Solution State Search | Move around in solution space rather than constructing solutions incrementally |

Solution Space search TSP | Solution Space: All permutations Move from one perm to another via 2 city swap Segment inversion |

Solution Space Search Heuristics | Hill Climbing/descent Greedy Ascent/Descent Gradient ascent/descent |

Special Search Natural Computation | Simulated Annealing Evolutionary Computation Ant Colony Optimization |

Special Search: Natural Search: Simulated Annealing | Energy levels <==> random jumps initial "temperature high" cool slowly |

Special Search Natural Computation Evolutionary Computation | Simulate Darwinian Evolution Survival of the fittest Parental fitness -> offspring Offspring inheritance |

Special Search Natural Logic Ant Colony Optimization | Distributed problem solving Initially parallel random search Pheremone trails |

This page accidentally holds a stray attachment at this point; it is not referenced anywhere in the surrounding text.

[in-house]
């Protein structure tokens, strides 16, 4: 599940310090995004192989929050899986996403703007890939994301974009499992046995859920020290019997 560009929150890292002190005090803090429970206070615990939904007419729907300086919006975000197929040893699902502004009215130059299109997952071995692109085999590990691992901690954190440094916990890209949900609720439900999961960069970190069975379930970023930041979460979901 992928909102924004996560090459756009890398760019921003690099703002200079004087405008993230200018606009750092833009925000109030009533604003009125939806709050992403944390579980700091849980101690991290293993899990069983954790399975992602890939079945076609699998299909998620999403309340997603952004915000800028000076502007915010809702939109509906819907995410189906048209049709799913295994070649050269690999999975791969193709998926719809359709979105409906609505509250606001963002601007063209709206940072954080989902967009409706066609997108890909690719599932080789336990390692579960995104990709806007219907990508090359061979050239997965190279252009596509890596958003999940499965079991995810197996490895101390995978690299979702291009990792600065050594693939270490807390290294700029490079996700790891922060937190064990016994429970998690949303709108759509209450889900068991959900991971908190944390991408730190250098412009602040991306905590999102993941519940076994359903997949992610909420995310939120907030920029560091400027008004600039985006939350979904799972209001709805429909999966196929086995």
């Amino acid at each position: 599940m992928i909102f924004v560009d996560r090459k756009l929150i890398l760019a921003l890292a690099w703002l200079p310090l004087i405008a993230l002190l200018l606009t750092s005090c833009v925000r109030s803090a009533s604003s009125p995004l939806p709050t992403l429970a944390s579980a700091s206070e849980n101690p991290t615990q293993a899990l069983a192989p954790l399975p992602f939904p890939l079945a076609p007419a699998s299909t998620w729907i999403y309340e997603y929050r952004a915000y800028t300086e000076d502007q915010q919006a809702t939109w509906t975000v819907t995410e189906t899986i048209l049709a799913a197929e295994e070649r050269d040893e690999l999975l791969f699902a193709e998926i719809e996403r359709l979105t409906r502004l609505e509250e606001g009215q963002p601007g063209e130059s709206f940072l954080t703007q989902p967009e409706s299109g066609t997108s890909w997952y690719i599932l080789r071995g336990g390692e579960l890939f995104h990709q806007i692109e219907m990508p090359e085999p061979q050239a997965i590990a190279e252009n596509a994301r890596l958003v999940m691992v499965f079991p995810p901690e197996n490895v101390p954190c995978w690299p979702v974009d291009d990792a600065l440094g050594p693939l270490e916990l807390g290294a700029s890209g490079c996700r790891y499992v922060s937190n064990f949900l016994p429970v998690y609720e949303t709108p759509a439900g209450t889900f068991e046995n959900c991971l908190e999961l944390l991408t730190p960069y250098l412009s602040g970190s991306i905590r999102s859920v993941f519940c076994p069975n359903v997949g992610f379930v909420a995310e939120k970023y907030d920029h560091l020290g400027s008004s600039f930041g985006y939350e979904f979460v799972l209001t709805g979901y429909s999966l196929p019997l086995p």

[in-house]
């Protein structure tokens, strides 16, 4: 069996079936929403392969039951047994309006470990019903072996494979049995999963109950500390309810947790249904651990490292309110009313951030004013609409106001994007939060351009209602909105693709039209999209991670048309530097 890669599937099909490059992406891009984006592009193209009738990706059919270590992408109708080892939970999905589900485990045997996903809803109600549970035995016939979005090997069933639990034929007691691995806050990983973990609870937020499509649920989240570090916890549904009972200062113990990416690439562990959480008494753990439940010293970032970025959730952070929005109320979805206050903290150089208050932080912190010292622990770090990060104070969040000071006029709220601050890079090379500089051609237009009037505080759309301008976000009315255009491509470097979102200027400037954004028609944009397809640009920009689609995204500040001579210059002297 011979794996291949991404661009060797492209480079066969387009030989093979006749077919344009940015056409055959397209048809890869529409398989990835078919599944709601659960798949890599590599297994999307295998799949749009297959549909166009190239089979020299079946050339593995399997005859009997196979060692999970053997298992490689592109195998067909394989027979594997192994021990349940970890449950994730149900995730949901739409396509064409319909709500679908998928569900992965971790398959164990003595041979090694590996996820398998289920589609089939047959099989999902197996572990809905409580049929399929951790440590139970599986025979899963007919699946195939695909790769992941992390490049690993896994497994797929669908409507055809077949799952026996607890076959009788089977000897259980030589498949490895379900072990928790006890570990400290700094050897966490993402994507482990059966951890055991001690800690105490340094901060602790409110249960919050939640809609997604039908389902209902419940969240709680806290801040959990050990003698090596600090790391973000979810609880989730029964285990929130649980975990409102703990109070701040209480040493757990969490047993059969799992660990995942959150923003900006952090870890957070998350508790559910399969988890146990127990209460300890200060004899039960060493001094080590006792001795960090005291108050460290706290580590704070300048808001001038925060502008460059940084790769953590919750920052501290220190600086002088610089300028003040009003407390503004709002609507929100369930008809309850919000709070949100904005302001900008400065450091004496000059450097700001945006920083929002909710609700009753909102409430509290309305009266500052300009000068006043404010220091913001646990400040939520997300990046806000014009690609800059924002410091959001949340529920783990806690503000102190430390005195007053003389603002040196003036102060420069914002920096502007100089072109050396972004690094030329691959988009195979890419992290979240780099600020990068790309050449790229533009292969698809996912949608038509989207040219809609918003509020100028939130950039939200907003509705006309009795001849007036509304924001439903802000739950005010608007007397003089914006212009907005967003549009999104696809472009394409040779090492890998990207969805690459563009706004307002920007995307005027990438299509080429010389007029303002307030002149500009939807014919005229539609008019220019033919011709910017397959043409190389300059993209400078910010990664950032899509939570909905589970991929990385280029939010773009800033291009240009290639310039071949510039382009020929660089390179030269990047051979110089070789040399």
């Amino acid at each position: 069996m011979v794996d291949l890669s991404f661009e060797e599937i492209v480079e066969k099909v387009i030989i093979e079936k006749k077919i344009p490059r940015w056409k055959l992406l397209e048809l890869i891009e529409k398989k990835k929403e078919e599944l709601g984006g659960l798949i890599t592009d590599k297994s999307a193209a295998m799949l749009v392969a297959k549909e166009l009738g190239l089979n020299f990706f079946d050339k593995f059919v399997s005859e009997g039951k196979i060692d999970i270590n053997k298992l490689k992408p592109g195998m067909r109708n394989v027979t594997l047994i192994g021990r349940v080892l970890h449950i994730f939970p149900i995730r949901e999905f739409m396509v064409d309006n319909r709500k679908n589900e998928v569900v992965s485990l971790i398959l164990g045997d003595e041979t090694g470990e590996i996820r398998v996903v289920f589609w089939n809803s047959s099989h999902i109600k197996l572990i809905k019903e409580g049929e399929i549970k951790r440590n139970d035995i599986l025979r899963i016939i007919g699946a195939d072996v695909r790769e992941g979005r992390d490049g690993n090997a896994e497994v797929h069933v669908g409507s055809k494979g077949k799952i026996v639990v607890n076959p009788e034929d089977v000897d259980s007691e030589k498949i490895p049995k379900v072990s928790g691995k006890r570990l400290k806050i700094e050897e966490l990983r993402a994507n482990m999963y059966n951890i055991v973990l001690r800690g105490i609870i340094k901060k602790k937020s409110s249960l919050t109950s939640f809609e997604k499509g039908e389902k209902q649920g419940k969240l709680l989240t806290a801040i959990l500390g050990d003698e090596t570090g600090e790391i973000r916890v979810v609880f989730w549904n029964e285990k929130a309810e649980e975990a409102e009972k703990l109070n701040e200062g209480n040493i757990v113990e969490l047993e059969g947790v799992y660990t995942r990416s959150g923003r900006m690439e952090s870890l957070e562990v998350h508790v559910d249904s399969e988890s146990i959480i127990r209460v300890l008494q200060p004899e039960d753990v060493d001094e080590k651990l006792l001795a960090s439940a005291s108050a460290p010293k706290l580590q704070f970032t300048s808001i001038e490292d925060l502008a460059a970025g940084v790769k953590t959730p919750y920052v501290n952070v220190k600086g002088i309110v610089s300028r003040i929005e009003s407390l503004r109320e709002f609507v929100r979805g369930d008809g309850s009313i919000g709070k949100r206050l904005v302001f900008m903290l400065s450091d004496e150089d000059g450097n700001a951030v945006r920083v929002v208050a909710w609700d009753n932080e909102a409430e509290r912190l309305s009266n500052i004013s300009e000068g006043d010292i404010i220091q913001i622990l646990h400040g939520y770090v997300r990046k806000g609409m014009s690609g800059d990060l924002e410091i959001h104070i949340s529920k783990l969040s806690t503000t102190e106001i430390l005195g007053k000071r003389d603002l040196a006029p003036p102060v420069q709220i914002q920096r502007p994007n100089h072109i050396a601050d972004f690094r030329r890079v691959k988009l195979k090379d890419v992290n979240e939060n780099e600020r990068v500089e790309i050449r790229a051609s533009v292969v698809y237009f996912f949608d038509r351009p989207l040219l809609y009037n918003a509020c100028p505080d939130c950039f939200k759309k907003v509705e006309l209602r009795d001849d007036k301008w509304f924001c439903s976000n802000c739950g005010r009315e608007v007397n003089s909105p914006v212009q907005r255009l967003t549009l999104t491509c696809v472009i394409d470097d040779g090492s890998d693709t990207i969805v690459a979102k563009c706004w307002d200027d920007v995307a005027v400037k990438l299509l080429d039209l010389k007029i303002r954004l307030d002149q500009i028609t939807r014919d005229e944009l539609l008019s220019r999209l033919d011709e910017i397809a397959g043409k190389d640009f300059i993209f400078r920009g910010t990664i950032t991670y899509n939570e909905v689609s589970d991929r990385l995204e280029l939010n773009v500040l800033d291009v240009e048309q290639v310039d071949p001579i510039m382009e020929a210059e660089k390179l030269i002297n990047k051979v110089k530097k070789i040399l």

Datadrive vs Goal Directed | Forward Chaining vs backward chaining |

General Search Uninformed vs Informed | Blind vs knowledge guided |

General Search Admissible vs Inadmissible | Provably correct vs generally correct |

Uninformed Search Breadth First | all nodes at each level expanded before next level |

Uninformed Search Breadth First - Pros | Complete |

Uninformed Search Breadth-First Cons | Time & Space All nodes in memory - at 8 levels deep, need 1TB (1k per node, 10^9 nodes) |

Uninformed Search Uniform-cost search | Breadth-First search which follows lowest cost node instead of all nodes at a level |

Uninformed Search Depth-first Search | Extends the deepest node on the current fringe of the tree |

Uninformed Search Depth-first search Pros & Cons | Low memory Reqmts - only one path need be in memory Can get stuck going down long or infinite path if it makes a wrong choice. Not complete or optimal. |

Uninformed Search Depth- Limited Search | Set a depth l which we treat as if it has no successors. Use depth-first search but stop at l. depth-first is special case with l=d. |

Uninformed Search Dept-First Search Pros & Cons | Solves infinite path problem incomplete if l<d (shallowest goal is beyond depth limit) non-optimal if we choose l>d. useful for applying heuristics - like state-space diameter(known max step count) |